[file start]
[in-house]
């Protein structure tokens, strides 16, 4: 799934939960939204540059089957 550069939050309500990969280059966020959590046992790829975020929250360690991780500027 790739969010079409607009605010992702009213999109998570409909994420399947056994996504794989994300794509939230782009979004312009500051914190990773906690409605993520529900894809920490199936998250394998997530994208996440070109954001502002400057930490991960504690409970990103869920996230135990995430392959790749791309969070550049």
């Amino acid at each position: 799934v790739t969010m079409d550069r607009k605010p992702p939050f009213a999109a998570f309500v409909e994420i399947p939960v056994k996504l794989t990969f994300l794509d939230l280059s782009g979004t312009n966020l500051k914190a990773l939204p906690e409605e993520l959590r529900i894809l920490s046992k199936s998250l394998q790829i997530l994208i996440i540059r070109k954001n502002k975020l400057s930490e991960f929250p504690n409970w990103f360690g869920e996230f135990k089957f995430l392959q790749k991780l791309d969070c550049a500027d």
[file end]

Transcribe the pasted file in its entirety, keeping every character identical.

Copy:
[in-house]
């Protein structure tokens, strides 16, 4: 799934939960939204540059089957 550069939050309500990969280059966020959590046992790829975020929250360690991780500027 790739969010079409607009605010992702009213999109998570409909994420399947056994996504794989994300794509939230782009979004312009500051914190990773906690409605993520529900894809920490199936998250394998997530994208996440070109954001502002400057930490991960504690409970990103869920996230135990995430392959790749791309969070550049």
């Amino acid at each position: 799934v790739t969010m079409d550069r607009k605010p992702p939050f009213a999109a998570f309500v409909e994420i399947p939960v056994k996504l794989t990969f994300l794509d939230l280059s782009g979004t312009n966020l500051k914190a990773l939204p906690e409605e993520l959590r529900i894809l920490s046992k199936s998250l394998q790829i997530l994208i996440i540059r070109k954001n502002k975020l400057s930490e991960f929250p504690n409970w990103f360690g869920e996230f135990k089957f995430l392959q790749k991780l791309d969070c550049a500027d």